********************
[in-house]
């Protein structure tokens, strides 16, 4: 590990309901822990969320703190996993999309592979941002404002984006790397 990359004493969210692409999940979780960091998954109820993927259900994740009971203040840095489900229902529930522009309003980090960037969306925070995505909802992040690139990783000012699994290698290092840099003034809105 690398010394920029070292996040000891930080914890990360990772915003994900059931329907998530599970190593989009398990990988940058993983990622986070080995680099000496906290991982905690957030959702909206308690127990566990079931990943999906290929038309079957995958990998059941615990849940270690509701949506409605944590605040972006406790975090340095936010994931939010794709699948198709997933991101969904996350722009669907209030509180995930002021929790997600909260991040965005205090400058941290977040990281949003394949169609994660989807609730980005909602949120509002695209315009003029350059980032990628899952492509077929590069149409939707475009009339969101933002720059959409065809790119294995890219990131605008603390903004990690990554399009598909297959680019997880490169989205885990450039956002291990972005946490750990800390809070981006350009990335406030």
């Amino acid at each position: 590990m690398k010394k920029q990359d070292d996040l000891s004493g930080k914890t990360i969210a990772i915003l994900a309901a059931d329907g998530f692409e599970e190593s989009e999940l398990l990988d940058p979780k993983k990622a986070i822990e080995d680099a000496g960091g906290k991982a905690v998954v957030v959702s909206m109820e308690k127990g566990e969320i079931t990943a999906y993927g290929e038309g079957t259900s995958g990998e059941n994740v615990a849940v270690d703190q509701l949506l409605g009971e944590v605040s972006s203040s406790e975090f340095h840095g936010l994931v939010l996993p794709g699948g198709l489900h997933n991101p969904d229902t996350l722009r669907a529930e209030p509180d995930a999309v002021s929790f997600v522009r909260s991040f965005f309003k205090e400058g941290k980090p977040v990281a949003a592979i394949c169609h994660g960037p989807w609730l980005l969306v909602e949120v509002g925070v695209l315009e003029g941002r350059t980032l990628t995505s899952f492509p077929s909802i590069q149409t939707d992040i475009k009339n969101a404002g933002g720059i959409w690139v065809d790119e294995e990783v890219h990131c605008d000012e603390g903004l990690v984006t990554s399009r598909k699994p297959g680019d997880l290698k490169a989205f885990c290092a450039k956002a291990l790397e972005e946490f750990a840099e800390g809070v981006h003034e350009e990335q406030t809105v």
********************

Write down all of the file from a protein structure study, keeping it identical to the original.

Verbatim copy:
[in-house]
């Protein structure tokens, strides 16, 4: 590990309901822990969320703190996993999309592979941002404002984006790397 990359004493969210692409999940979780960091998954109820993927259900994740009971203040840095489900229902529930522009309003980090960037969306925070995505909802992040690139990783000012699994290698290092840099003034809105 690398010394920029070292996040000891930080914890990360990772915003994900059931329907998530599970190593989009398990990988940058993983990622986070080995680099000496906290991982905690957030959702909206308690127990566990079931990943999906290929038309079957995958990998059941615990849940270690509701949506409605944590605040972006406790975090340095936010994931939010794709699948198709997933991101969904996350722009669907209030509180995930002021929790997600909260991040965005205090400058941290977040990281949003394949169609994660989807609730980005909602949120509002695209315009003029350059980032990628899952492509077929590069149409939707475009009339969101933002720059959409065809790119294995890219990131605008603390903004990690990554399009598909297959680019997880490169989205885990450039956002291990972005946490750990800390809070981006350009990335406030």
């Amino acid at each position: 590990m690398k010394k920029q990359d070292d996040l000891s004493g930080k914890t990360i969210a990772i915003l994900a309901a059931d329907g998530f692409e599970e190593s989009e999940l398990l990988d940058p979780k993983k990622a986070i822990e080995d680099a000496g960091g906290k991982a905690v998954v957030v959702s909206m109820e308690k127990g566990e969320i079931t990943a999906y993927g290929e038309g079957t259900s995958g990998e059941n994740v615990a849940v270690d703190q509701l949506l409605g009971e944590v605040s972006s203040s406790e975090f340095h840095g936010l994931v939010l996993p794709g699948g198709l489900h997933n991101p969904d229902t996350l722009r669907a529930e209030p509180d995930a999309v002021s929790f997600v522009r909260s991040f965005f309003k205090e400058g941290k980090p977040v990281a949003a592979i394949c169609h994660g960037p989807w609730l980005l969306v909602e949120v509002g925070v695209l315009e003029g941002r350059t980032l990628t995505s899952f492509p077929s909802i590069q149409t939707d992040i475009k009339n969101a404002g933002g720059i959409w690139v065809d790119e294995e990783v890219h990131c605008d000012e603390g903004l990690v984006t990554s399009r598909k699994p297959g680019d997880l290698k490169a989205f885990c290092a450039k956002a291990l790397e972005e946490f750990a840099e800390g809070v981006h003034e350009e990335q406030t809105v």